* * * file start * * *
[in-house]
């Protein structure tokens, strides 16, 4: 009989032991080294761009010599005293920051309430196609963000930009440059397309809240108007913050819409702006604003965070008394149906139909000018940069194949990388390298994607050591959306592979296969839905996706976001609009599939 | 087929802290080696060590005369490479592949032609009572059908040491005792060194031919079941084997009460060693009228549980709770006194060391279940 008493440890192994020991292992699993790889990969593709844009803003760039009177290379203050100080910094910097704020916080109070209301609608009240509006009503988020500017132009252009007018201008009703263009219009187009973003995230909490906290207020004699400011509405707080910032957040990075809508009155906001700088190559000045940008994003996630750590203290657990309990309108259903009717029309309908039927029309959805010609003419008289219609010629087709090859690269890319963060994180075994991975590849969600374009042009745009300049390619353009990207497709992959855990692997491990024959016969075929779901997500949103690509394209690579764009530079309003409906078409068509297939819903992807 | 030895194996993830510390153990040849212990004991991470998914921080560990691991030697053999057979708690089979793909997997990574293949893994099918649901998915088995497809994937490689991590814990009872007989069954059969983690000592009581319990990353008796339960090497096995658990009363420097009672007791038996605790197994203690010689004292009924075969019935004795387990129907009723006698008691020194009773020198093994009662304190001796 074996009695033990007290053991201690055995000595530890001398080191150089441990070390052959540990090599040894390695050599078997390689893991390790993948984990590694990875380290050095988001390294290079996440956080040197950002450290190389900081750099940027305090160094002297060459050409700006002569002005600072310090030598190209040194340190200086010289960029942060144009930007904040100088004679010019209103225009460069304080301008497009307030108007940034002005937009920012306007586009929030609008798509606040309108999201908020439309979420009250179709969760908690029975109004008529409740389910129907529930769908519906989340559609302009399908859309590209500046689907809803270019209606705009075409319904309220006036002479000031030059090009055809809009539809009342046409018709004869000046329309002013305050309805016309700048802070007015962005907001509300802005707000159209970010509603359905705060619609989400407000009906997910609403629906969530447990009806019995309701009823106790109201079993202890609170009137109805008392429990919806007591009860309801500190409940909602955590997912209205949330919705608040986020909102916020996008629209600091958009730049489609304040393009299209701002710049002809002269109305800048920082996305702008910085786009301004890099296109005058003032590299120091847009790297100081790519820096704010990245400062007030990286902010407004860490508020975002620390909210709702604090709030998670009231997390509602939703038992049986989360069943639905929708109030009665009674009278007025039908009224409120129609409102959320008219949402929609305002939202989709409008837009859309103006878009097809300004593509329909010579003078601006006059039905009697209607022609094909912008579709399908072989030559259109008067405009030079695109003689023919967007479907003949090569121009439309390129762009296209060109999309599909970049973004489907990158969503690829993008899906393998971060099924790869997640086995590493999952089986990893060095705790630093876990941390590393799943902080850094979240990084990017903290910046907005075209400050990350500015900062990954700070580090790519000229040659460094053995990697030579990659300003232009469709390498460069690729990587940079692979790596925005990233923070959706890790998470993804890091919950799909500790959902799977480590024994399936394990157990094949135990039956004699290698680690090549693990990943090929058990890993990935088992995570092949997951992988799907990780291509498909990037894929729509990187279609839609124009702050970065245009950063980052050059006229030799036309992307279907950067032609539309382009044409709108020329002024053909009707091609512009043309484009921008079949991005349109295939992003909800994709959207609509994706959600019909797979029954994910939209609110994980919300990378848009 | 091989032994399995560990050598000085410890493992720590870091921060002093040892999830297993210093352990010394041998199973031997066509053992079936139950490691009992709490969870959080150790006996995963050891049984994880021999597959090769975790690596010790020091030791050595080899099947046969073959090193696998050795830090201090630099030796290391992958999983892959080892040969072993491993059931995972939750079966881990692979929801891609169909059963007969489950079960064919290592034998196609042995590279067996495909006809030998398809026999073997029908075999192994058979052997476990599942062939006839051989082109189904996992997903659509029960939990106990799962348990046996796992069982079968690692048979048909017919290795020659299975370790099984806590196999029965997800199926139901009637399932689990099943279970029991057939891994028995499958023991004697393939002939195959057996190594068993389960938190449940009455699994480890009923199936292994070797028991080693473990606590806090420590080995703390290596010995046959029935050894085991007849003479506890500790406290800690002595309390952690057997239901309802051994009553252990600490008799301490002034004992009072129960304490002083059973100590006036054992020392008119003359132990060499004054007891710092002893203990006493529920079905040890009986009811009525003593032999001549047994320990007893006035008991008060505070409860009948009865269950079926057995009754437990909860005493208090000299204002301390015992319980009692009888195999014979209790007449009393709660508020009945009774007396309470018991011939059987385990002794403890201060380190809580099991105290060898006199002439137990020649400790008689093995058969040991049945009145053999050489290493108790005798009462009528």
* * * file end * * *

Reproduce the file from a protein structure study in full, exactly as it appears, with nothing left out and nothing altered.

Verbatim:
[in-house]
């Protein structure tokens, strides 16, 4: 009989032991080294761009010599005293920051309430196609963000930009440059397309809240108007913050819409702006604003965070008394149906139909000018940069194949990388390298994607050591959306592979296969839905996706976001609009599939 | 087929802290080696060590005369490479592949032609009572059908040491005792060194031919079941084997009460060693009228549980709770006194060391279940 008493440890192994020991292992699993790889990969593709844009803003760039009177290379203050100080910094910097704020916080109070209301609608009240509006009503988020500017132009252009007018201008009703263009219009187009973003995230909490906290207020004699400011509405707080910032957040990075809508009155906001700088190559000045940008994003996630750590203290657990309990309108259903009717029309309908039927029309959805010609003419008289219609010629087709090859690269890319963060994180075994991975590849969600374009042009745009300049390619353009990207497709992959855990692997491990024959016969075929779901997500949103690509394209690579764009530079309003409906078409068509297939819903992807 | 030895194996993830510390153990040849212990004991991470998914921080560990691991030697053999057979708690089979793909997997990574293949893994099918649901998915088995497809994937490689991590814990009872007989069954059969983690000592009581319990990353008796339960090497096995658990009363420097009672007791038996605790197994203690010689004292009924075969019935004795387990129907009723006698008691020194009773020198093994009662304190001796 074996009695033990007290053991201690055995000595530890001398080191150089441990070390052959540990090599040894390695050599078997390689893991390790993948984990590694990875380290050095988001390294290079996440956080040197950002450290190389900081750099940027305090160094002297060459050409700006002569002005600072310090030598190209040194340190200086010289960029942060144009930007904040100088004679010019209103225009460069304080301008497009307030108007940034002005937009920012306007586009929030609008798509606040309108999201908020439309979420009250179709969760908690029975109004008529409740389910129907529930769908519906989340559609302009399908859309590209500046689907809803270019209606705009075409319904309220006036002479000031030059090009055809809009539809009342046409018709004869000046329309002013305050309805016309700048802070007015962005907001509300802005707000159209970010509603359905705060619609989400407000009906997910609403629906969530447990009806019995309701009823106790109201079993202890609170009137109805008392429990919806007591009860309801500190409940909602955590997912209205949330919705608040986020909102916020996008629209600091958009730049489609304040393009299209701002710049002809002269109305800048920082996305702008910085786009301004890099296109005058003032590299120091847009790297100081790519820096704010990245400062007030990286902010407004860490508020975002620390909210709702604090709030998670009231997390509602939703038992049986989360069943639905929708109030009665009674009278007025039908009224409120129609409102959320008219949402929609305002939202989709409008837009859309103006878009097809300004593509329909010579003078601006006059039905009697209607022609094909912008579709399908072989030559259109008067405009030079695109003689023919967007479907003949090569121009439309390129762009296209060109999309599909970049973004489907990158969503690829993008899906393998971060099924790869997640086995590493999952089986990893060095705790630093876990941390590393799943902080850094979240990084990017903290910046907005075209400050990350500015900062990954700070580090790519000229040659460094053995990697030579990659300003232009469709390498460069690729990587940079692979790596925005990233923070959706890790998470993804890091919950799909500790959902799977480590024994399936394990157990094949135990039956004699290698680690090549693990990943090929058990890993990935088992995570092949997951992988799907990780291509498909990037894929729509990187279609839609124009702050970065245009950063980052050059006229030799036309992307279907950067032609539309382009044409709108020329002024053909009707091609512009043309484009921008079949991005349109295939992003909800994709959207609509994706959600019909797979029954994910939209609110994980919300990378848009 | 091989032994399995560990050598000085410890493992720590870091921060002093040892999830297993210093352990010394041998199973031997066509053992079936139950490691009992709490969870959080150790006996995963050891049984994880021999597959090769975790690596010790020091030791050595080899099947046969073959090193696998050795830090201090630099030796290391992958999983892959080892040969072993491993059931995972939750079966881990692979929801891609169909059963007969489950079960064919290592034998196609042995590279067996495909006809030998398809026999073997029908075999192994058979052997476990599942062939006839051989082109189904996992997903659509029960939990106990799962348990046996796992069982079968690692048979048909017919290795020659299975370790099984806590196999029965997800199926139901009637399932689990099943279970029991057939891994028995499958023991004697393939002939195959057996190594068993389960938190449940009455699994480890009923199936292994070797028991080693473990606590806090420590080995703390290596010995046959029935050894085991007849003479506890500790406290800690002595309390952690057997239901309802051994009553252990600490008799301490002034004992009072129960304490002083059973100590006036054992020392008119003359132990060499004054007891710092002893203990006493529920079905040890009986009811009525003593032999001549047994320990007893006035008991008060505070409860009948009865269950079926057995009754437990909860005493208090000299204002301390015992319980009692009888195999014979209790007449009393709660508020009945009774007396309470018991011939059987385990002794403890201060380190809580099991105290060898006199002439137990020649400790008689093995058969040991049945009145053999050489290493108790005798009462009528």